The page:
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13 Feb 2017

“For GPs, I want to be their Health Minister.”

- Health Minister Greg Hunt, January 2017

In recent years, January has been a turbulent month for the Health Minister of the day.

In January 2015, newly appointed Minister Ley had to interrupt her holidays to put an end to the co-payment Mark 2 proposal.

Almost exactly two years later, Minister Hunt is sworn in and, in his first public statement, emphatically proclaims he wants to be known as the Minister for GPs.

So what do GPs want from their new Health Minister?

No prizes for guessing top of the list.

GPs want Minister Hunt to end the MBS freeze immediately, restore indexation to patient rebates, and restore them to parity – that is, to the level they would have been if the freeze had not been effectively in place since 2013.

After being promised revolutionary new funding for a new care model, robust investment in the Health Care Home (HCH) trial would also tick a number of GP wish list entries. On the eve of the roll-out, a policy that promises so much may fail or falter because of inadequate penny-pinching support of the HCH.

GPs want a reliable and robust e-health solution to assist them in their care of their patients. A solution that will securely support electronic messaging and communication between all  health providers and hospitals, and which will avoid duplication of services and unnecessary wastage of scarce resources and improve the efficiency of transfer of clinical care along the patient journey.

Rural and remote GPs would look to a robust e-health system to narrow the tyranny of distance. In addition, they in particular would cry for increased infrastructure funding to assist them in their practices.

GPs are crying out for assistance in access/options to manage their mental health patients. They want access to step down programs to manage acute crisis patients returning to the community, and also access to ‘outpatient’ type services to assist in management of difficult patients who are not quite crisis, but out of scope for routine practice care.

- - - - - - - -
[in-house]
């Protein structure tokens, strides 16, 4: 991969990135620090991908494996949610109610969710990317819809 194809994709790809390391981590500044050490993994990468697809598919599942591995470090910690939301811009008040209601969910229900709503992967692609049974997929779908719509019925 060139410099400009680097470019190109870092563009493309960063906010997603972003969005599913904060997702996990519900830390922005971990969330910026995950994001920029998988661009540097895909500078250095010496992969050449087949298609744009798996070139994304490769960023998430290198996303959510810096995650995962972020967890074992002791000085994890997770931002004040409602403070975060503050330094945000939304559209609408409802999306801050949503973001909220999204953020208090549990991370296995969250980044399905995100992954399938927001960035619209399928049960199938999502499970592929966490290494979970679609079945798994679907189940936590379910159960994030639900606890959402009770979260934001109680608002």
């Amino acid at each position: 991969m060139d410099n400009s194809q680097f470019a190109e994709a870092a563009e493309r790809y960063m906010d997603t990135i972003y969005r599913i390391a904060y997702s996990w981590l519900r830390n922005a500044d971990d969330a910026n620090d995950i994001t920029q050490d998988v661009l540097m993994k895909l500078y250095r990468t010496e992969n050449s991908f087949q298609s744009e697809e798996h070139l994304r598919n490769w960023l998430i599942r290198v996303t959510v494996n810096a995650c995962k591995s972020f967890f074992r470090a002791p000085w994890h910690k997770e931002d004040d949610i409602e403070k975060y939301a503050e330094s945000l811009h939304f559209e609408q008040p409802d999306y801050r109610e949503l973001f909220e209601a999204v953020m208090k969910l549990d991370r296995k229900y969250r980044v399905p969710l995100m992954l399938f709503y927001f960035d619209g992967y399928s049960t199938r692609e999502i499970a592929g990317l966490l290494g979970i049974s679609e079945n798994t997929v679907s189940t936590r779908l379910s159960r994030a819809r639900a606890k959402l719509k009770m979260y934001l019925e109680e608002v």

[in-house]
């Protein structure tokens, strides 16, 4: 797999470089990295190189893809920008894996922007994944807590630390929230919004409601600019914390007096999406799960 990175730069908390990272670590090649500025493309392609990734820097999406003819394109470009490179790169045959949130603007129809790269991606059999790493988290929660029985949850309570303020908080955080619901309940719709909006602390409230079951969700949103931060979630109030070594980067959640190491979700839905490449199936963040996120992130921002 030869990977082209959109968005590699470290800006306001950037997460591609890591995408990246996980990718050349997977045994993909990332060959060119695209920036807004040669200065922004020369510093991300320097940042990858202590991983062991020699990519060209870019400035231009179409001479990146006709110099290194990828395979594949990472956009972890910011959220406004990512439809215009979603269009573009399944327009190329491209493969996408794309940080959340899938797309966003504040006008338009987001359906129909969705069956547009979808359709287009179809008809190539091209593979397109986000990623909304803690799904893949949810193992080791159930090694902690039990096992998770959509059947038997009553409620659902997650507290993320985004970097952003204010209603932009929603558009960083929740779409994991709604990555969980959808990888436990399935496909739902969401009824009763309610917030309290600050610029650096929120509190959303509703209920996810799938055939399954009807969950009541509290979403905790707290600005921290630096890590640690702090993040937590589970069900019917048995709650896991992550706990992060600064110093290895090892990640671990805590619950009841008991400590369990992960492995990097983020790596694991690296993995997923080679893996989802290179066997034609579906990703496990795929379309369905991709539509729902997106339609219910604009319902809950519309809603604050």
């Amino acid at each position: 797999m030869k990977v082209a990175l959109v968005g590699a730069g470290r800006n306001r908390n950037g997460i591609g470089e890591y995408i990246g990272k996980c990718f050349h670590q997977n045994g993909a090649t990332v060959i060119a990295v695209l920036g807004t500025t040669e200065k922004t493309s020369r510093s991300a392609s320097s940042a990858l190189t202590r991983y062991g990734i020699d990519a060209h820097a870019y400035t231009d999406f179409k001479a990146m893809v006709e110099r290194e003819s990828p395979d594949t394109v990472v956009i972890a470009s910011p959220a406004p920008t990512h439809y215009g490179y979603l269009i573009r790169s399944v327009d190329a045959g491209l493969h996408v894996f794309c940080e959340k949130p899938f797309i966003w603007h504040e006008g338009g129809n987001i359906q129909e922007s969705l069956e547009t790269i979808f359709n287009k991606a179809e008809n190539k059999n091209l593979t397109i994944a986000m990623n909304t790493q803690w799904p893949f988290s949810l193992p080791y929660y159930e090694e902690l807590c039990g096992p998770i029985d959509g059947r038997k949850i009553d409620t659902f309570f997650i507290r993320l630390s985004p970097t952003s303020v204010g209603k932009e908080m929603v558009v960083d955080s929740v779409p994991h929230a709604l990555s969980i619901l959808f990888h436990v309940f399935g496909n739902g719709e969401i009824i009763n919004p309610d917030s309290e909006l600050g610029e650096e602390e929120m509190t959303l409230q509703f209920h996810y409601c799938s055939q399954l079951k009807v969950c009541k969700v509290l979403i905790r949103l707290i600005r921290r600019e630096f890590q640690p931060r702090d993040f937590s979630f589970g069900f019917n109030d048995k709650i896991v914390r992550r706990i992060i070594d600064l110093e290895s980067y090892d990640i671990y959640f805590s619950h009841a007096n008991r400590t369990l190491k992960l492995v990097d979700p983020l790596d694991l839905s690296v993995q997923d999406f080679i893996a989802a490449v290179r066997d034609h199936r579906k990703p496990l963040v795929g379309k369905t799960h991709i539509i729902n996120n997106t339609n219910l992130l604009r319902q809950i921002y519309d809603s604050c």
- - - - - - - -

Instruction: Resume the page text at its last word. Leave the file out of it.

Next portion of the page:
We need aged care services that reflect an ongoing commitment to reliable continuous primary care options for residents of aged care facilities – services that reflect the extra impost and time required to visit and manage these patients, many of whom are frail and lack mobility.

GPs would welcome increased funding for palliative care services uniformly across the country, and an assurance that conversations and interactions about palliative care and advanced care direction were appropriately funded.

The GPs who commit to educating the next crop of GPs would applaud due recognition for this vital but often underappreciated role. For far too long, there has been a significant financial disincentive against the noble art of mentoring and teaching our next generation of GPs.

We need funding for the AMA’s community residency proposal, which would provide all junior doctors with the opportunity to experience and understand General Practice, regardless of their final intended professional calling in medicine.

Of course, there are numerous other items that, in the general sense, would add to the quality of care and patient outcomes that GPs would achieve in their day to day treatment rounds.

Reducing hospital waiting lists for Out Patient Department services and elective surgeries, launching obesity and nutrition public health initiatives with related support and advisory services, and incorporating non-dispensing pharmacists in general practices would be good for starters.

Overall, I believe GPs want more than token acknowledgement of the integral role they play in the maintenance and efficacy of Australia’s primary care system, which underpins our world-class health system.

This acknowledgement must be backed by appropriate funding of general practice, recognising the specialist roles GPs play in the management of their patients.

GPs should not be subject to continual cuts and lack of investment, and constantly being asked to do more for less amid erroneous claims that health spending is out of control.

General practice provides efficient value for money care.

Genuine investment in general practice will allow practice principals to invest in their infrastructure and staff, and improve the quality and efficiency of outcomes and the take-up of innovation and technology in their practices.

This list is by no means comprehensive or complete, but it is a start. It is a catalyst for open dialogue with the new Minister, and an invitation to understand the centrality of general practice in the primary care team and the leadership role that GPs have in illness management and preventative care.

The important message is that the appropriate investment in general practice will return in spades later on for the Health budget. Minister Hunt is in a very good position to distance his new Ministry from the savage cuts of recent times.

GPs are waiting for a Health Minister who will recognise the value of GPs. Minister Hunt’s opening declaration to be the Minister for GPs is a promising start.


Published: 13 Feb 2017